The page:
“A typical DPO will cost approximately $100,000 when you factor in all the various fees involved,” says Andrew Schrage, former hedge fund analyst and founder of Money Crashers, a financial advice website.


The lion’s share of the cost goes to accounting fees, professional advisor fees, and legal fees. Due to federal and state laws regulating securities and the sale of stock, a corporate/securities lawyer must be hired, since unlawful sales of securities (stocks and bonds) expose a business to criminal and civil liability and can include both penalties and jail time.


“A corporate/securities lawyer will guide you through the stock financing steps, prepare the appropriate documents and make the necessary state and federal securities filings,” explains Trenton C. Dykes In a 2011 article. Dykes, who is the chair of the Northwest Emerging Growth and Venture Capital practice of DLA Piper in Seattle, Wash. also writes that “it will be helpful for you to have some understanding of how it is done so the process makes more sense as you go through it, and so you understand the reasoning behind some of the restrictions you’ll hear about from your lawyer.”


What’s involved in the DPO process?

Much like other avenues for obtaining financing, the DPO process requires audited and projected financial statements. This is the point where a certified public accountant (CPA) will be able to help with determining the fair market value of the company by reviewing the company’s recent financial statements together with the financial projections to determine the volume and price of shares. To be considered an audited financial statement, the documents need to be prepared and certified by a CPA. Be sure to get legal and financial advisers who have previous DPO experience.


“Lastly, although a DPO has fewer SEC requirements to meet, that’s not to say that they’re exempt from U.S. securities laws,” says Schrage. One step a small business owner can take on their own early in the process is to research the specific regulations governing DPOs in the state where they operate.


Who are the investors in a DPO? 

A wise strategy is to recruit investors with a personal interest in your business, such as customers, employees, friends, family, other businesses in the supply chain, or industry. For a DPO to be successful, you must be in constant contact with those people in the affinity group in order to market the shares to them, by mail, newsletter, email or by social media such as Facebook, Twitter and LinkedIn.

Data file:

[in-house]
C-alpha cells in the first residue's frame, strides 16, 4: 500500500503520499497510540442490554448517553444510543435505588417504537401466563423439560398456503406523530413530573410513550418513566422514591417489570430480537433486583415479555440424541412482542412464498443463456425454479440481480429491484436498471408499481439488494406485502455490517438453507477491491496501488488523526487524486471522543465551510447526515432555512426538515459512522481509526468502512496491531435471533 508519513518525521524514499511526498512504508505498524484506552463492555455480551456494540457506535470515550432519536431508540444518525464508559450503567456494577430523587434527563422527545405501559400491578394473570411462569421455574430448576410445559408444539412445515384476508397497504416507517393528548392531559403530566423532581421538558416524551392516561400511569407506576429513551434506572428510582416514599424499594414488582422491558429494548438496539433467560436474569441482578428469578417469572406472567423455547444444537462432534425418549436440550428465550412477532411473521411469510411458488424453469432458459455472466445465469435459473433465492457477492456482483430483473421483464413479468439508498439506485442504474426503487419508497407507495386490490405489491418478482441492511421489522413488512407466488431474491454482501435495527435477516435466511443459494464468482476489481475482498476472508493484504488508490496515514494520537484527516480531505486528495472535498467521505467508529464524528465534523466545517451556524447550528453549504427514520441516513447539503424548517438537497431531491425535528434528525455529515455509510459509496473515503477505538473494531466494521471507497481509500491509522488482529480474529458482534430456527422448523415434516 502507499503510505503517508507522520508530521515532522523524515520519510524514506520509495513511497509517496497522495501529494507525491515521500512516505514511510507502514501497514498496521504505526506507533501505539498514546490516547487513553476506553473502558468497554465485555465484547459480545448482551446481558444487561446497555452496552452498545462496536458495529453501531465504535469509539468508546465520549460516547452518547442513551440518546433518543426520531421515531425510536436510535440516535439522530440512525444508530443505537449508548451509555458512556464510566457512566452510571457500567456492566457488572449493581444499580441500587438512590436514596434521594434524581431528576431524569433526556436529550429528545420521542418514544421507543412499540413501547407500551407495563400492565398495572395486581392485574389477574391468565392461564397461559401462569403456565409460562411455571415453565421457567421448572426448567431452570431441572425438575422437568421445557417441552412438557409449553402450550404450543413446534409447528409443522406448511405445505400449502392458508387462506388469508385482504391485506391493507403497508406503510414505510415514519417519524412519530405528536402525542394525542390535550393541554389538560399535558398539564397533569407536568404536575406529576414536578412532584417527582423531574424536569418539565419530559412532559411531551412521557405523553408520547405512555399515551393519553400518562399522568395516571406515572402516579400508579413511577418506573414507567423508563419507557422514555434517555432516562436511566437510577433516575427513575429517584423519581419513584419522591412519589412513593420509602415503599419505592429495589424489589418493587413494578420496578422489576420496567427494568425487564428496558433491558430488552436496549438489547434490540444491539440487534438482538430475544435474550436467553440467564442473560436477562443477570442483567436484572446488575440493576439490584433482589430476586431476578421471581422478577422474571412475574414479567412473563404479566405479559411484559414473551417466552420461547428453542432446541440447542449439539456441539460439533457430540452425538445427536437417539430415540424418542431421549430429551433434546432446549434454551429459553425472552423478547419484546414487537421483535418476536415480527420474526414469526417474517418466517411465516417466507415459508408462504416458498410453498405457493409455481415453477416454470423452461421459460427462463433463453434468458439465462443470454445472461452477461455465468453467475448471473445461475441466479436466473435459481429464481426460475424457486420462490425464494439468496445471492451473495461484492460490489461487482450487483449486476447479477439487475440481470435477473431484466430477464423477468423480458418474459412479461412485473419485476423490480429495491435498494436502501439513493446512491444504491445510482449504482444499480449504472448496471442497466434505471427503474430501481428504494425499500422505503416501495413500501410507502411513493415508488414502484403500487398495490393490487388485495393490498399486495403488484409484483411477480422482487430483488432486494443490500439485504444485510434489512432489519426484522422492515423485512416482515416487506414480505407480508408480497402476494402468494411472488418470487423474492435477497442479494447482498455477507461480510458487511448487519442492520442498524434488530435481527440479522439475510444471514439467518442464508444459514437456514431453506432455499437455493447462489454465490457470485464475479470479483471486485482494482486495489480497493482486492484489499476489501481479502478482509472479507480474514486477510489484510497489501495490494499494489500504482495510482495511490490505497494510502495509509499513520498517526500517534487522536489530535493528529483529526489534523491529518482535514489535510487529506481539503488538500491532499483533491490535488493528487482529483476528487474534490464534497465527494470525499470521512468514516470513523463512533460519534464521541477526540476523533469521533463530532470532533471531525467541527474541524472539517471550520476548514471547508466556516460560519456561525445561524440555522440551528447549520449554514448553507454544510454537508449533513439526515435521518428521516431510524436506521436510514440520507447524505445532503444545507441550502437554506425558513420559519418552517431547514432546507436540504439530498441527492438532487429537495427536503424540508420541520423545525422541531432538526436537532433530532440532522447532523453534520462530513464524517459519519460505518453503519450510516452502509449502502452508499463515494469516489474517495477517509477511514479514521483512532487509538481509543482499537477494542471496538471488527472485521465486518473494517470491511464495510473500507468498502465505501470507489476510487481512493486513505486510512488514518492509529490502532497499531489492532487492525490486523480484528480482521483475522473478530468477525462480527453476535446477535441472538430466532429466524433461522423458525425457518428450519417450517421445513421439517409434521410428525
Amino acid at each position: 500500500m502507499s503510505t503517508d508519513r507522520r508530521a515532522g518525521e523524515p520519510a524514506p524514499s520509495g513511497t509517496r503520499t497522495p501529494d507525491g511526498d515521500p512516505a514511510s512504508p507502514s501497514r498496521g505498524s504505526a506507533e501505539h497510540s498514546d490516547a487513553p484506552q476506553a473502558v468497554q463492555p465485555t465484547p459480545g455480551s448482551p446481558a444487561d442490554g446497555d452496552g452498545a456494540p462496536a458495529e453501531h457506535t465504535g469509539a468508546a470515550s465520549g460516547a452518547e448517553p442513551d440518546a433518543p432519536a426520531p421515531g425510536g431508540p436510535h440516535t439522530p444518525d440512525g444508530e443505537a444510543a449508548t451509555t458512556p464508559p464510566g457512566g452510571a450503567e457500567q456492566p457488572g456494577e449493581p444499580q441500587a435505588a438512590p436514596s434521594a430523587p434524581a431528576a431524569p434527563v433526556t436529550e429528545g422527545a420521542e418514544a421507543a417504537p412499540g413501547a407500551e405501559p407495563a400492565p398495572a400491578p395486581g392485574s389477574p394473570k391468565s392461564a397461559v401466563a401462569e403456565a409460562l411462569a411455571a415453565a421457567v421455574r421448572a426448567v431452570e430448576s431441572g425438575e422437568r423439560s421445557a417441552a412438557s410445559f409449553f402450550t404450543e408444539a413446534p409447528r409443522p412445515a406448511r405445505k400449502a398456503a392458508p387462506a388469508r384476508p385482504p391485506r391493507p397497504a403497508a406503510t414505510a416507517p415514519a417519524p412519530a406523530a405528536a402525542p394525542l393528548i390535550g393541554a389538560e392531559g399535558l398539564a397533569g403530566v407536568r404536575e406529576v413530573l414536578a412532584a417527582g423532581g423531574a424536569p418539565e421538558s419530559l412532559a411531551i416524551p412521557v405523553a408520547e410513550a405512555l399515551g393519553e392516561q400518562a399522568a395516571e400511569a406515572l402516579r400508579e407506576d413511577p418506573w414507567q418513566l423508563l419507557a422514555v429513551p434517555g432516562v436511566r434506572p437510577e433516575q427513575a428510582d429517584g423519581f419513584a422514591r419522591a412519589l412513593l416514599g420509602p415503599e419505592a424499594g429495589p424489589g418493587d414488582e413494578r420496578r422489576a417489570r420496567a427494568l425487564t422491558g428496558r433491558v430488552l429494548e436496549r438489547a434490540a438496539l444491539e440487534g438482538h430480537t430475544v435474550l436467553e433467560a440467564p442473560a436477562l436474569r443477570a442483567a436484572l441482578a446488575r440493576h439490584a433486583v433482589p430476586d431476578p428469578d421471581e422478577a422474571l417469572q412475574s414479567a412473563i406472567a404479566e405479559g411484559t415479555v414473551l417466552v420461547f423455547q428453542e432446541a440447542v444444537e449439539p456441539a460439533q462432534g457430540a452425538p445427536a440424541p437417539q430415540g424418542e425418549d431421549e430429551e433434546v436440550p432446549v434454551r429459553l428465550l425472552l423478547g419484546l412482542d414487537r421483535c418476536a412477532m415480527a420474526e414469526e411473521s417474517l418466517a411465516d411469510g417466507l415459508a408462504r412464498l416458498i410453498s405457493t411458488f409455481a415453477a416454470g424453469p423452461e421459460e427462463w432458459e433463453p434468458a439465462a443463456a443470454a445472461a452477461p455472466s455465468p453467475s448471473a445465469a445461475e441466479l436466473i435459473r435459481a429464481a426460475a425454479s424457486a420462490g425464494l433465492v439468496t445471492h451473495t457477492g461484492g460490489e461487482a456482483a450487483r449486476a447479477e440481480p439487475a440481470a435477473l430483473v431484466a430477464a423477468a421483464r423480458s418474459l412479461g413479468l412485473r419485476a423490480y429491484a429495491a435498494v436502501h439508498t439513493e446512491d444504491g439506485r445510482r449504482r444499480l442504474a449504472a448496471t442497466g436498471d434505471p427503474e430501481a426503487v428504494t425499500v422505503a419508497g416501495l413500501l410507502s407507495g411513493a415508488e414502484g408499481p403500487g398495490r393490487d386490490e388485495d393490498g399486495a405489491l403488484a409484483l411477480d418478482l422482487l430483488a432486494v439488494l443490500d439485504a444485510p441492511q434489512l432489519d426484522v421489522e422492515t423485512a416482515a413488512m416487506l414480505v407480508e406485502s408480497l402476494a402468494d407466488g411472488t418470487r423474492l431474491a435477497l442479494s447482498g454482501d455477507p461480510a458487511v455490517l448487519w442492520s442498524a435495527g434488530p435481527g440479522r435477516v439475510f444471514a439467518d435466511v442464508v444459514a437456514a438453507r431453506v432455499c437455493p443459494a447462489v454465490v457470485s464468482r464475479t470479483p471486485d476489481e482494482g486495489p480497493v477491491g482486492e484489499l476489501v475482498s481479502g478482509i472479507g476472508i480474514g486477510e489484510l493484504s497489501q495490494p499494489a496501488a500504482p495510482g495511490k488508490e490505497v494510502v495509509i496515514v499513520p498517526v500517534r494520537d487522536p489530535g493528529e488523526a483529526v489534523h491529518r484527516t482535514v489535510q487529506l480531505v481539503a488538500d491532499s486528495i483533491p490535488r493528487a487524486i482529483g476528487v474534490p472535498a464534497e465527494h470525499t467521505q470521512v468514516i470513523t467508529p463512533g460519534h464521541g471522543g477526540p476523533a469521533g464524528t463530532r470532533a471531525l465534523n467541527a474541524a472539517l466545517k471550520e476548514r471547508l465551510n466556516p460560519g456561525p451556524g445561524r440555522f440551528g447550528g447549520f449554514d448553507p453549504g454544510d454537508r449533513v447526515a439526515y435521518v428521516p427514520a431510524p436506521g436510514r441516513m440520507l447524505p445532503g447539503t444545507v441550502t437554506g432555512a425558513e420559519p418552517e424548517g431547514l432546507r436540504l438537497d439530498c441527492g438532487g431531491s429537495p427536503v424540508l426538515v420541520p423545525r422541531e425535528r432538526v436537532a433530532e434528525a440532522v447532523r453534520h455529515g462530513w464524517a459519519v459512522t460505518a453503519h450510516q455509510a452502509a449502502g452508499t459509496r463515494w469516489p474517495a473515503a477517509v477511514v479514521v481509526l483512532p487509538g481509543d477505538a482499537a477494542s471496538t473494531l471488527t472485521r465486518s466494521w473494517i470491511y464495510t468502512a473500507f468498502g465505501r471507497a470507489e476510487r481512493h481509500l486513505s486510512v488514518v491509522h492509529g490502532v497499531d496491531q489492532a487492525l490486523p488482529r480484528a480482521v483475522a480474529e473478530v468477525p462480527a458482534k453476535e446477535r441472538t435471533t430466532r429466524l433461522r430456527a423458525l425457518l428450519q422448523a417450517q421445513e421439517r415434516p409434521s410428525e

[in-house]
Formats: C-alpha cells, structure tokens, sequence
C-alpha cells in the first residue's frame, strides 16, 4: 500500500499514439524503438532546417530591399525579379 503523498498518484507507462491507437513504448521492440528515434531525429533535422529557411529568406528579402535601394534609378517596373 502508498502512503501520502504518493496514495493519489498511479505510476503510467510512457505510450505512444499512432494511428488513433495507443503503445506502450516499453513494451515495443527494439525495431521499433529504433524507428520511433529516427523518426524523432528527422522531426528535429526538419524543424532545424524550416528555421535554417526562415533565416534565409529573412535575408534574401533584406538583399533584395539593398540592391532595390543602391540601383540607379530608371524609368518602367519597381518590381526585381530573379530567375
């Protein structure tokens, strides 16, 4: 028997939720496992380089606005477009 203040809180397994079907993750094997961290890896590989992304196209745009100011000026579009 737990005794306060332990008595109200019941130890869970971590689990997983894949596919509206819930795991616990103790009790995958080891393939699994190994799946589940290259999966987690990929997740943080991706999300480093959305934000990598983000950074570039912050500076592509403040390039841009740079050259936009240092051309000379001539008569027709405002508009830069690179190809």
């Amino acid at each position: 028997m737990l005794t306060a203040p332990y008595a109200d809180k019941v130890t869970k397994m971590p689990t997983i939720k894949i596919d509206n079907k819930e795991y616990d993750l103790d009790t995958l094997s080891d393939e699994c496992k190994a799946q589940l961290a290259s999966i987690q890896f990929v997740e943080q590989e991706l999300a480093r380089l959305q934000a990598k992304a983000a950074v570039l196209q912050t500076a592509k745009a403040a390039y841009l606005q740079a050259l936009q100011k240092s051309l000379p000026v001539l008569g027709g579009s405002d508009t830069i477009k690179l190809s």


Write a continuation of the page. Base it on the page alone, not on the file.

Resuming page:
Finally, realize that there is a lot of due diligence involved with a DPO. “The small business owner will most likely be solely responsible for promoting the offering,” says Schrage. “However, if you have a strong customer base, the job becomes easier, as you can market the offering to these customers.”


Quick Review: Steps in the DPO process


  • Make a business plan, including projected financial statements
  • Determine the market value of the company to decide on volume and price of shares
  • Research the specific regulations governing DPOs in your state
  • Get legal and financial advisers who have previous DPO experience
  • Choose investors carefully, such as people with a personal interest in your business
  • After a DPO, be prepared for an audit by a state or federal agency at any time.


Disclaimer: Please note that this post was not drafted as a complete analysis of all of the laws that your business may face when selling securities or as a guide to securities law compliance. Please contact an attorney before attempting to offer or sell any securities.